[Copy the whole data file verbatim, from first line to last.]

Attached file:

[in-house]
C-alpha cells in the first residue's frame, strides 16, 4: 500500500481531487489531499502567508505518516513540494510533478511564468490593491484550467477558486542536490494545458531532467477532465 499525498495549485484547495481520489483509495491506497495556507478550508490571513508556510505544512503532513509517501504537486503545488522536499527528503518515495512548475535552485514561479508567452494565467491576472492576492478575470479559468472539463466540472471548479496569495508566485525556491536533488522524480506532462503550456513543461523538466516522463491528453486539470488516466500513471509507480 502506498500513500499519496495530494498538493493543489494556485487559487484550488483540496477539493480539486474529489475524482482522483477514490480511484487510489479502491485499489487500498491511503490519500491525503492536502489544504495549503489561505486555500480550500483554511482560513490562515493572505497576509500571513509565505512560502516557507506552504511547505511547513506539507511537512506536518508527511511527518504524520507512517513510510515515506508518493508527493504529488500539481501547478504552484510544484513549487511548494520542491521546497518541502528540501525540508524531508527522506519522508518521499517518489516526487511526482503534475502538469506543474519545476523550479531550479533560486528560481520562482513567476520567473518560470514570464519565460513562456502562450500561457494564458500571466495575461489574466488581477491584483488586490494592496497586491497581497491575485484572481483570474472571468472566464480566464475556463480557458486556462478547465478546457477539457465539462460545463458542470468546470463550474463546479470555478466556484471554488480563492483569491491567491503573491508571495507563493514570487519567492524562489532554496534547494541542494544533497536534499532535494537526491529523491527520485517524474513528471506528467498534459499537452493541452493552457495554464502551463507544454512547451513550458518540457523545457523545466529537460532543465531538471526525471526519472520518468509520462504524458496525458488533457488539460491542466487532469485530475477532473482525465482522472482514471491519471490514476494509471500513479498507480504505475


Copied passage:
[in-house]
C-alpha cells in the first residue's frame, strides 16, 4: 500500500481531487489531499502567508505518516513540494510533478511564468490593491484550467477558486542536490494545458531532467477532465 499525498495549485484547495481520489483509495491506497495556507478550508490571513508556510505544512503532513509517501504537486503545488522536499527528503518515495512548475535552485514561479508567452494565467491576472492576492478575470479559468472539463466540472471548479496569495508566485525556491536533488522524480506532462503550456513543461523538466516522463491528453486539470488516466500513471509507480 502506498500513500499519496495530494498538493493543489494556485487559487484550488483540496477539493480539486474529489475524482482522483477514490480511484487510489479502491485499489487500498491511503490519500491525503492536502489544504495549503489561505486555500480550500483554511482560513490562515493572505497576509500571513509565505512560502516557507506552504511547505511547513506539507511537512506536518508527511511527518504524520507512517513510510515515506508518493508527493504529488500539481501547478504552484510544484513549487511548494520542491521546497518541502528540501525540508524531508527522506519522508518521499517518489516526487511526482503534475502538469506543474519545476523550479531550479533560486528560481520562482513567476520567473518560470514570464519565460513562456502562450500561457494564458500571466495575461489574466488581477491584483488586490494592496497586491497581497491575485484572481483570474472571468472566464480566464475556463480557458486556462478547465478546457477539457465539462460545463458542470468546470463550474463546479470555478466556484471554488480563492483569491491567491503573491508571495507563493514570487519567492524562489532554496534547494541542494544533497536534499532535494537526491529523491527520485517524474513528471506528467498534459499537452493541452493552457495554464502551463507544454512547451513550458518540457523545457523545466529537460532543465531538471526525471526519472520518468509520462504524458496525458488533457488539460491542466487532469485530475477532473482525465482522472482514471491519471490514476494509471500513479498507480504505475